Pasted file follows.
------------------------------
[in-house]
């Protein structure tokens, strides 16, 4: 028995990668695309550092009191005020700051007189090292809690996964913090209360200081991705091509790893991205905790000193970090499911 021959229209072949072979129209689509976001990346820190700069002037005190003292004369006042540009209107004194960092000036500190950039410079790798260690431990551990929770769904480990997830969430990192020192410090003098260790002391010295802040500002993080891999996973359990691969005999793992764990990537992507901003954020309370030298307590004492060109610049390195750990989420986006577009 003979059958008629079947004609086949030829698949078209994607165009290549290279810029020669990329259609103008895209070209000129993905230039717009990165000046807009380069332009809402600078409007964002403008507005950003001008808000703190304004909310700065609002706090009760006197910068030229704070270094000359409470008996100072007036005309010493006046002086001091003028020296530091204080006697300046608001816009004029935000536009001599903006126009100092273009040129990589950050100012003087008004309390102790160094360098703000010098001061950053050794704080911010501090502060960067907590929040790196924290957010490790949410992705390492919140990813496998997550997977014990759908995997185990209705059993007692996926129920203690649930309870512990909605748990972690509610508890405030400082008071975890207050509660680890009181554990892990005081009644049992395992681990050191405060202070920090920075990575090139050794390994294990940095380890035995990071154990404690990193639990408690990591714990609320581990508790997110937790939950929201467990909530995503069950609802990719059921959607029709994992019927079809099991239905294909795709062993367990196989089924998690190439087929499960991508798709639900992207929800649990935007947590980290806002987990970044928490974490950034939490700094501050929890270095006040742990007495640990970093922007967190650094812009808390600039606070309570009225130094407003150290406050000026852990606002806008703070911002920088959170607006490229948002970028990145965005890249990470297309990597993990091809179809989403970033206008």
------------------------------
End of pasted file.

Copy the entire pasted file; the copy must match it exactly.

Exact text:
[in-house]
């Protein structure tokens, strides 16, 4: 028995990668695309550092009191005020700051007189090292809690996964913090209360200081991705091509790893991205905790000193970090499911 021959229209072949072979129209689509976001990346820190700069002037005190003292004369006042540009209107004194960092000036500190950039410079790798260690431990551990929770769904480990997830969430990192020192410090003098260790002391010295802040500002993080891999996973359990691969005999793992764990990537992507901003954020309370030298307590004492060109610049390195750990989420986006577009 003979059958008629079947004609086949030829698949078209994607165009290549290279810029020669990329259609103008895209070209000129993905230039717009990165000046807009380069332009809402600078409007964002403008507005950003001008808000703190304004909310700065609002706090009760006197910068030229704070270094000359409470008996100072007036005309010493006046002086001091003028020296530091204080006697300046608001816009004029935000536009001599903006126009100092273009040129990589950050100012003087008004309390102790160094360098703000010098001061950053050794704080911010501090502060960067907590929040790196924290957010490790949410992705390492919140990813496998997550997977014990759908995997185990209705059993007692996926129920203690649930309870512990909605748990972690509610508890405030400082008071975890207050509660680890009181554990892990005081009644049992395992681990050191405060202070920090920075990575090139050794390994294990940095380890035995990071154990404690990193639990408690990591714990609320581990508790997110937790939950929201467990909530995503069950609802990719059921959607029709994992019927079809099991239905294909795709062993367990196989089924998690190439087929499960991508798709639900992207929800649990935007947590980290806002987990970044928490974490950034939490700094501050929890270095006040742990007495640990970093922007967190650094812009808390600039606070309570009225130094407003150290406050000026852990606002806008703070911002920088959170607006490229948002970028990145965005890249990470297309990597993990091809179809989403970033206008």